Heading into today's speech by Fed vice-chair Richard Clarida, especially after yesterday's Bloomberg op-ed by former Minneapolis Fed president Narayana Kocherlakota urging an immediate, emergency rate cut because of
the drop in the S&P coronavirus, the market was somewhat hopeful that Clarida would make at least a strong hint that if the selling continues the coronavirus pandemic got worse, the Fed would cuts rate.
Alas, with the S&P down more than 2.5%, the market did not get what it expected, when speaking at the NABE economic policy conference, Clarida said that the US economy and monetary policy are in a good place, noting that it is still too soon to speculate on whether the coronavirus will lead to a material change in US economic outlook, and assuring markets that the Fed is closely monitoring the outbreak (but not so close as to cut rates pre-emptively). In other words, the Fed remains data-dependent, not data-predictive.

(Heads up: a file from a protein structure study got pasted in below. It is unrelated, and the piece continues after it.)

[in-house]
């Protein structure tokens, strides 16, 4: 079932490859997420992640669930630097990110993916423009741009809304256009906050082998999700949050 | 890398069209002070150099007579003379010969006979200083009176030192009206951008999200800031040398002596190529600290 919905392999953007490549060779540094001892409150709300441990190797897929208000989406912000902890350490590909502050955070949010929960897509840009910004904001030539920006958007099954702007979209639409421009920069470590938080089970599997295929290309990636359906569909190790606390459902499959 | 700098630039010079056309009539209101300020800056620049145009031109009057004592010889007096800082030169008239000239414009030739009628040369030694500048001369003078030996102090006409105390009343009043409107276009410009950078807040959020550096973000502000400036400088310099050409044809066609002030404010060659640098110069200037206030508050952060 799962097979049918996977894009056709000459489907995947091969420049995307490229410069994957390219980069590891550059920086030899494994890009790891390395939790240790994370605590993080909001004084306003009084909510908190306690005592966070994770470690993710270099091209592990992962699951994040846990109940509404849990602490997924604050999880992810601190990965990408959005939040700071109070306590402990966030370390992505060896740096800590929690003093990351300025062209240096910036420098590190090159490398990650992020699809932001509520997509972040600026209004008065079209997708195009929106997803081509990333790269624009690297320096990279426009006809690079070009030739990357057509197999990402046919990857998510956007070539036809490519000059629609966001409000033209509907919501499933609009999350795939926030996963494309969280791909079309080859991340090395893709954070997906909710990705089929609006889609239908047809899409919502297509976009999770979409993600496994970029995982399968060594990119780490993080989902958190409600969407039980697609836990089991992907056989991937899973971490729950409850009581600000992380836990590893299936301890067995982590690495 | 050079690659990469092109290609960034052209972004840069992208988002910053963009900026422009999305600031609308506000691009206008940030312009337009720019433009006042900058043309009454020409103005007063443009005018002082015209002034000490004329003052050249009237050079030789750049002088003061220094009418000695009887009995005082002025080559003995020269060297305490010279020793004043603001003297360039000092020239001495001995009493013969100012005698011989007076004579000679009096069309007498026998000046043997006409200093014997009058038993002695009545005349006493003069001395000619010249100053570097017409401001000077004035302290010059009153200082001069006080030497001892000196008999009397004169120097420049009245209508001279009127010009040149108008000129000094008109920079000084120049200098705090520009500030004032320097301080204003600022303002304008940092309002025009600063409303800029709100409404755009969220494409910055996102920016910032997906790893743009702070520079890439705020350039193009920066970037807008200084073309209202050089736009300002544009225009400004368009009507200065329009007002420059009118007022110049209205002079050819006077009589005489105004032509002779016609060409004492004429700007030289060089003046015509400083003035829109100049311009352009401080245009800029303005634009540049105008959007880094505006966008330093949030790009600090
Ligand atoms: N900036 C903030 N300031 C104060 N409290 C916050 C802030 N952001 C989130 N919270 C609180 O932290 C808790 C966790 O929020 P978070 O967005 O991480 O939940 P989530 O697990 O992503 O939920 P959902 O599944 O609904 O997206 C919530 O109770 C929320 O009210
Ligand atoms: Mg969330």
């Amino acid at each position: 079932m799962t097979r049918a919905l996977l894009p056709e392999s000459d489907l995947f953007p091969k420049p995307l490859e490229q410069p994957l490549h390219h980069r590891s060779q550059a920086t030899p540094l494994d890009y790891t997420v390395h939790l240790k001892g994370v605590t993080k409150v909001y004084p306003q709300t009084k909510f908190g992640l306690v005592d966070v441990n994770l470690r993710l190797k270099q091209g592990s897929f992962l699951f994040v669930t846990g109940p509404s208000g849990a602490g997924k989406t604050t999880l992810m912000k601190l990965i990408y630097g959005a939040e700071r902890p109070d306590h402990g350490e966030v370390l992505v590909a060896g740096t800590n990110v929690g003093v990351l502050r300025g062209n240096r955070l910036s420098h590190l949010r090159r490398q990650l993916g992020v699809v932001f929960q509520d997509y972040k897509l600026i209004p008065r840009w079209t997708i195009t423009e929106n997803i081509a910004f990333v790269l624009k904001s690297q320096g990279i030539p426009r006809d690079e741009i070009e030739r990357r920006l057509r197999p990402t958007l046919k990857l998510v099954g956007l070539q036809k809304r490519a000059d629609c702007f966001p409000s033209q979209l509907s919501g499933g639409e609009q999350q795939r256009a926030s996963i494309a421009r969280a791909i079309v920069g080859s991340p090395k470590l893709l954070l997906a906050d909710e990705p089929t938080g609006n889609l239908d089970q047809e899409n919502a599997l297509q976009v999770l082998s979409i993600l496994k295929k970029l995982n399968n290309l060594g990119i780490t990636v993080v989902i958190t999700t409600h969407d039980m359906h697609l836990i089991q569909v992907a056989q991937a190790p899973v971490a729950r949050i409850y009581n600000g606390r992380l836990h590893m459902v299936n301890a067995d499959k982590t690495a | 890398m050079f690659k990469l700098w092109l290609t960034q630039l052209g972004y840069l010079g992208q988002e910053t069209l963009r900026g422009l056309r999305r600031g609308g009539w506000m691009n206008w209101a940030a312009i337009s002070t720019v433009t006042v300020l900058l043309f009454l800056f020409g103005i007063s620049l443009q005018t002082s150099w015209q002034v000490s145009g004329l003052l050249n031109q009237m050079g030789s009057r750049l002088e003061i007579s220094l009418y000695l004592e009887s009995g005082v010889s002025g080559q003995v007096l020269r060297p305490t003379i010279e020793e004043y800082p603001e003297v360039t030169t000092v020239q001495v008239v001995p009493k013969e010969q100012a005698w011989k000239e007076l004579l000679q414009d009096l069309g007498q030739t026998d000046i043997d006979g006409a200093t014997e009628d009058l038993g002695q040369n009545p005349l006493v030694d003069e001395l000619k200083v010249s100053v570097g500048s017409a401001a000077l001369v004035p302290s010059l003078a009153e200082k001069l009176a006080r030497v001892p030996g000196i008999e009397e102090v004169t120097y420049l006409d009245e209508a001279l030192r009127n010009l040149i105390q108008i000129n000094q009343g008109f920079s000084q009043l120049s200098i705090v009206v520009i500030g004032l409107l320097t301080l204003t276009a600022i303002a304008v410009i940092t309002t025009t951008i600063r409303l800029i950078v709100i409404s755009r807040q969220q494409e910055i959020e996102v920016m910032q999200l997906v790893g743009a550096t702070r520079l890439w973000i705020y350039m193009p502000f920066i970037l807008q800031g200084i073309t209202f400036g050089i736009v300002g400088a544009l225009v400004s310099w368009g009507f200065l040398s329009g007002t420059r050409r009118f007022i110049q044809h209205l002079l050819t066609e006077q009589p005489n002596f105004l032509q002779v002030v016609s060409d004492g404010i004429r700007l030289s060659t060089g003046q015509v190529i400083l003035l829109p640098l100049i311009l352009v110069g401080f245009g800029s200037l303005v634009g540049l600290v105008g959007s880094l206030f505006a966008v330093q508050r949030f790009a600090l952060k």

Making matters worse, Clarida threw in a hawkish hint when he said that as long as incoming information remains broadly consistent with Fed's outlook, the current stance of monetary policy will remain appropriate, although he did admit that disruption from the virus could spill over to the global economy, even if such has not been seen yet.
Finally, pointing out what everyone knows well by now, Clarida said that the coronavirus will likely have a noticeable impact on Chinese growth, at least in Q1.
While stocks rebounded modestly into the Clarida speech, with ES bouncing 20 points just before the 3pm release of the prepared remarks, the lack of any tangible dovish encouragement will likely mean another LOD close as markets now openly tantrum, demanding more rate cuts.